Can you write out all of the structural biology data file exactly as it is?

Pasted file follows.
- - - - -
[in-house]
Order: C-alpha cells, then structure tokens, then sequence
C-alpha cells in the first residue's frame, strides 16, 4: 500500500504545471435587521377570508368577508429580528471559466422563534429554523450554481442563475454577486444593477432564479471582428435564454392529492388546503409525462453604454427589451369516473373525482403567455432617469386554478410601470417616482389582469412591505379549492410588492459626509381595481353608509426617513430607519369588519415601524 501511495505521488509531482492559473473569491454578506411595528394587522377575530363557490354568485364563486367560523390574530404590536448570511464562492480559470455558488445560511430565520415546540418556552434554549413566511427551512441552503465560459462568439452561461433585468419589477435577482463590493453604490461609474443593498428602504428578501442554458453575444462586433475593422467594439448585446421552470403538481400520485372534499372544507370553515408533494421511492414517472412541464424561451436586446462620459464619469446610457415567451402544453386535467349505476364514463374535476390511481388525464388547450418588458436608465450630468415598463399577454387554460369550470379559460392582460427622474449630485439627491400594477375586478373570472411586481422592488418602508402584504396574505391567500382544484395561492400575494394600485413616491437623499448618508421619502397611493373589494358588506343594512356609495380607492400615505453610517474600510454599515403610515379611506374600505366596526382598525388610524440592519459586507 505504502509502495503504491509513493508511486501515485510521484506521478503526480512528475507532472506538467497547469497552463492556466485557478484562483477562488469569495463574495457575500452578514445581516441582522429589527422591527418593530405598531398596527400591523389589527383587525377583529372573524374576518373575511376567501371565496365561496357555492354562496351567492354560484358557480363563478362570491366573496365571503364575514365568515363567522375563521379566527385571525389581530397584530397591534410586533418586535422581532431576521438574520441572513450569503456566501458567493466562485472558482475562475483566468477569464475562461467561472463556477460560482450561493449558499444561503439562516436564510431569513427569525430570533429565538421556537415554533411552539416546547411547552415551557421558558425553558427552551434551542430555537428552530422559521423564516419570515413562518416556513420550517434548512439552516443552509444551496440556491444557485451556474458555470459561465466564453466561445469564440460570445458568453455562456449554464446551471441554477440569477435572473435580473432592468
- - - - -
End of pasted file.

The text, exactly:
[in-house]
Order: C-alpha cells, then structure tokens, then sequence
C-alpha cells in the first residue's frame, strides 16, 4: 500500500504545471435587521377570508368577508429580528471559466422563534429554523450554481442563475454577486444593477432564479471582428435564454392529492388546503409525462453604454427589451369516473373525482403567455432617469386554478410601470417616482389582469412591505379549492410588492459626509381595481353608509426617513430607519369588519415601524 501511495505521488509531482492559473473569491454578506411595528394587522377575530363557490354568485364563486367560523390574530404590536448570511464562492480559470455558488445560511430565520415546540418556552434554549413566511427551512441552503465560459462568439452561461433585468419589477435577482463590493453604490461609474443593498428602504428578501442554458453575444462586433475593422467594439448585446421552470403538481400520485372534499372544507370553515408533494421511492414517472412541464424561451436586446462620459464619469446610457415567451402544453386535467349505476364514463374535476390511481388525464388547450418588458436608465450630468415598463399577454387554460369550470379559460392582460427622474449630485439627491400594477375586478373570472411586481422592488418602508402584504396574505391567500382544484395561492400575494394600485413616491437623499448618508421619502397611493373589494358588506343594512356609495380607492400615505453610517474600510454599515403610515379611506374600505366596526382598525388610524440592519459586507 505504502509502495503504491509513493508511486501515485510521484506521478503526480512528475507532472506538467497547469497552463492556466485557478484562483477562488469569495463574495457575500452578514445581516441582522429589527422591527418593530405598531398596527400591523389589527383587525377583529372573524374576518373575511376567501371565496365561496357555492354562496351567492354560484358557480363563478362570491366573496365571503364575514365568515363567522375563521379566527385571525389581530397584530397591534410586533418586535422581532431576521438574520441572513450569503456566501458567493466562485472558482475562475483566468477569464475562461467561472463556477460560482450561493449558499444561503439562516436564510431569513427569525430570533429565538421556537415554533411552539416546547411547552415551557421558558425553558427552551434551542430555537428552530422559521423564516419570515413562518416556513420550517434548512439552516443552509444551496440556491444557485451556474458555470459561465466564453466561445469564440460570445458568453455562456449554464446551471441554477440569477435572473435580473432592468